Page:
This is an MRI image showing a cross section of the entire pregnancy. The mother's spine is on the left of the image, and the baby is lying head down within the pelvis. An MRI is rarely needed during pregnancy, but if recommended, it is entirely safe.
By this stage of pregnancy every time you get a twinge you may worry that it's the onset of labor. This is a normal concern, but try to remember that, even though you're heavily pregnant, most aches and pains are still likely to be due to constipation, or stretching ligaments, rather than labor.
You may begin to have Braxton Hicks' contractions; these practice contractions occur as the uterus tightens as a warm up for labor. They also help direct more blood to the placenta in the final weeks of pregnancy. Some women are unaware of them, while for others they can be quite uncomfortable. Relaxing the uterine muscles by changing your position, walking around, or taking a warm bath can help.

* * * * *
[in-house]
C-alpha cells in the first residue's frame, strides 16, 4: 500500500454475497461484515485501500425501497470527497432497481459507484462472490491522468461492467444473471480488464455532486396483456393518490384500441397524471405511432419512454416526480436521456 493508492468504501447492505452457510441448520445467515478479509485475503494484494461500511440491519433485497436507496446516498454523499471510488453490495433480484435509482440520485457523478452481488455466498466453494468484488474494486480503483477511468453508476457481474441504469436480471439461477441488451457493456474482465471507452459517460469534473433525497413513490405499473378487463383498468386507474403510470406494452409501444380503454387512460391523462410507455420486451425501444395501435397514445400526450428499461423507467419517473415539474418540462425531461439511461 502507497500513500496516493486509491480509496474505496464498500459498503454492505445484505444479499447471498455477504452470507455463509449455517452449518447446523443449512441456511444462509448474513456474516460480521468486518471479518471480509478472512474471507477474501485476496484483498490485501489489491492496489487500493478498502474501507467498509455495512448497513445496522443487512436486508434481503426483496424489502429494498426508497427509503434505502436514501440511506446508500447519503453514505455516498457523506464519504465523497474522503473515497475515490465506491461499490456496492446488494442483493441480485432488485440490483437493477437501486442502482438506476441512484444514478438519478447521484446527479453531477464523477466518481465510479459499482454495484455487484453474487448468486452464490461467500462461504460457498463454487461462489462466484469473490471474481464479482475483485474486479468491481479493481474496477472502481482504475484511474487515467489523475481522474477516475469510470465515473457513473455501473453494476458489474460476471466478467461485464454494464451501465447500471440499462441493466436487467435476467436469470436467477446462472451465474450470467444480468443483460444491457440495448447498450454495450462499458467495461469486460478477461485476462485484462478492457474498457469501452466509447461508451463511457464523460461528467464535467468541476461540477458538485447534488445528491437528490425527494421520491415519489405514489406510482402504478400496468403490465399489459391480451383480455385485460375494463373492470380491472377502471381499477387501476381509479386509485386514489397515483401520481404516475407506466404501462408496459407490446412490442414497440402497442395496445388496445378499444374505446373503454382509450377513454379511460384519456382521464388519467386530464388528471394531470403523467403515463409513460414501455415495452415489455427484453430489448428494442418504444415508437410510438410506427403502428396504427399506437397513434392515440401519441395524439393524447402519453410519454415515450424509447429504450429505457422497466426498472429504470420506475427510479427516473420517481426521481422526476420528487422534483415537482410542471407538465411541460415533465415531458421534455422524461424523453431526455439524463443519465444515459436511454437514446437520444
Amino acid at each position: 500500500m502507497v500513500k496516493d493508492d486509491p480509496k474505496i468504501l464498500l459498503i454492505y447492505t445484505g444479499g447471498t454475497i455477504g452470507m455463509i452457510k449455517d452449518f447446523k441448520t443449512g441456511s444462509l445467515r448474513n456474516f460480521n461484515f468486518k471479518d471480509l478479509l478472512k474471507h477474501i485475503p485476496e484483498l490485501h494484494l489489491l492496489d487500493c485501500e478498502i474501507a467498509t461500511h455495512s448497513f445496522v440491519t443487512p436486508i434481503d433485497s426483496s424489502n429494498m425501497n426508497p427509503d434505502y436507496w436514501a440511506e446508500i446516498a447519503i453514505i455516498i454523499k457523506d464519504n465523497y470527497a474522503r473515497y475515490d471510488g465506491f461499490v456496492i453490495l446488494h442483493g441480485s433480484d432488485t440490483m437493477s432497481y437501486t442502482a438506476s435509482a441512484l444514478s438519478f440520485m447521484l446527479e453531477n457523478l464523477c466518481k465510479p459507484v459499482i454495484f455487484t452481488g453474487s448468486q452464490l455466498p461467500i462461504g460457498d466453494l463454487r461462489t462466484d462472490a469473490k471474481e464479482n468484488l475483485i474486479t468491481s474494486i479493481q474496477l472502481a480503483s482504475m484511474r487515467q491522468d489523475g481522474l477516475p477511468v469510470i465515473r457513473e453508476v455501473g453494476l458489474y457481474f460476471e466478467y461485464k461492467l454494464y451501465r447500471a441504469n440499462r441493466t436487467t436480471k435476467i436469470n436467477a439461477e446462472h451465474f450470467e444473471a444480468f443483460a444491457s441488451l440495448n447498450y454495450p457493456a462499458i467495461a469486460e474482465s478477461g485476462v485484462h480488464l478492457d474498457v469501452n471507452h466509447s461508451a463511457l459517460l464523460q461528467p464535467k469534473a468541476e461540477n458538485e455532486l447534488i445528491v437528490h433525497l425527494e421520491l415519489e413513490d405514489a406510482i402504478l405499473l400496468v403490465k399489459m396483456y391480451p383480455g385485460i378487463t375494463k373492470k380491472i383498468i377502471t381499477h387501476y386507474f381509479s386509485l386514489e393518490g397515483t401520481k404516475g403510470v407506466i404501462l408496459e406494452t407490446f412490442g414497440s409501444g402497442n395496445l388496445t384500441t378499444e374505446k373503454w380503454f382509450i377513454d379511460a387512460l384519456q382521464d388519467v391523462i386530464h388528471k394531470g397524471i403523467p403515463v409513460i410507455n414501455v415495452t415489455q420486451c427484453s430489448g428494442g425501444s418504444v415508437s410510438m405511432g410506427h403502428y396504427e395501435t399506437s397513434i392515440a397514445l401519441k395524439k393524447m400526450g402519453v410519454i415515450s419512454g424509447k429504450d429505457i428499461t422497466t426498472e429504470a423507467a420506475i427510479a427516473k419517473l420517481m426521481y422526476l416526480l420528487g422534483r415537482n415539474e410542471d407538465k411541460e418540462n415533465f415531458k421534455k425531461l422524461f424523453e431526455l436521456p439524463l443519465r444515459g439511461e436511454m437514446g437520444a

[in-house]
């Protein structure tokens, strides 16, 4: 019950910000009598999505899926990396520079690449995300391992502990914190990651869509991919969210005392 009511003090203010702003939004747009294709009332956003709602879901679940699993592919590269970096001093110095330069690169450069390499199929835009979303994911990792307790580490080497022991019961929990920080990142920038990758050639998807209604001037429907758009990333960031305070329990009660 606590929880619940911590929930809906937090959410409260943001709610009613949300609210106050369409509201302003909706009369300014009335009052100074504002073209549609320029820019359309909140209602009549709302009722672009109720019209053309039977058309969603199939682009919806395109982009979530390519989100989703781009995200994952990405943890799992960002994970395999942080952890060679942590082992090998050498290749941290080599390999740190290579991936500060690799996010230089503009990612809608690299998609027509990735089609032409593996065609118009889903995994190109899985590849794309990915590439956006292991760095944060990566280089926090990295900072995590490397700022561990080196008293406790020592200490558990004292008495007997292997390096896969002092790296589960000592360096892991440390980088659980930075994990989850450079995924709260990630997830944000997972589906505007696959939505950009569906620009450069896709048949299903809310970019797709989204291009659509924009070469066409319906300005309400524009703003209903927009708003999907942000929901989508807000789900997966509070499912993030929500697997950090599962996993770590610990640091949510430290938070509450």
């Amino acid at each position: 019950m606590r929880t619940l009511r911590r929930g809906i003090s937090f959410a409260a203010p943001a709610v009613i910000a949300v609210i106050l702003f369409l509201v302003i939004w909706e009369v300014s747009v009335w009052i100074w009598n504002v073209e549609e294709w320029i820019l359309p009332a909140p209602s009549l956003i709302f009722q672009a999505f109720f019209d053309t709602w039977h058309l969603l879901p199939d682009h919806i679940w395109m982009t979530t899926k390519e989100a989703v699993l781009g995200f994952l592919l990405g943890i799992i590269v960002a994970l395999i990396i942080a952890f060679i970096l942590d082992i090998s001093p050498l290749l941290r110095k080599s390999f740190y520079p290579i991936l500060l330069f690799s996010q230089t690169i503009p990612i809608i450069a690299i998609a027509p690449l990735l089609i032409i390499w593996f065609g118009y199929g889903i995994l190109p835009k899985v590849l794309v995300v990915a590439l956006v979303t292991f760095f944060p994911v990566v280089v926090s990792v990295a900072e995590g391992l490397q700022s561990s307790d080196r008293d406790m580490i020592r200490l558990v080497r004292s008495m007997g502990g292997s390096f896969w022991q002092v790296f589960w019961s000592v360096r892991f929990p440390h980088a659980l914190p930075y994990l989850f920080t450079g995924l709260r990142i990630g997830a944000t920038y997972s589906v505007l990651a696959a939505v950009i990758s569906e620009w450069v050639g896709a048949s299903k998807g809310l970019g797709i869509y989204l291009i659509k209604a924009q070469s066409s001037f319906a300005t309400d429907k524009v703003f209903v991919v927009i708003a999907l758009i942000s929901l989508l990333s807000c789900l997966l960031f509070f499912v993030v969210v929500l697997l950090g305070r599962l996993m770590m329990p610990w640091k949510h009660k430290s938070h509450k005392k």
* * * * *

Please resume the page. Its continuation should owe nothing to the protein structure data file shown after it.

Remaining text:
If you're unsure whether the pains you're having are Braxton Hicks', always consult your doctor.
I found all the following items really useful when I was breast-feeding my baby:
Excerpted from Pregnancy Day by Day.
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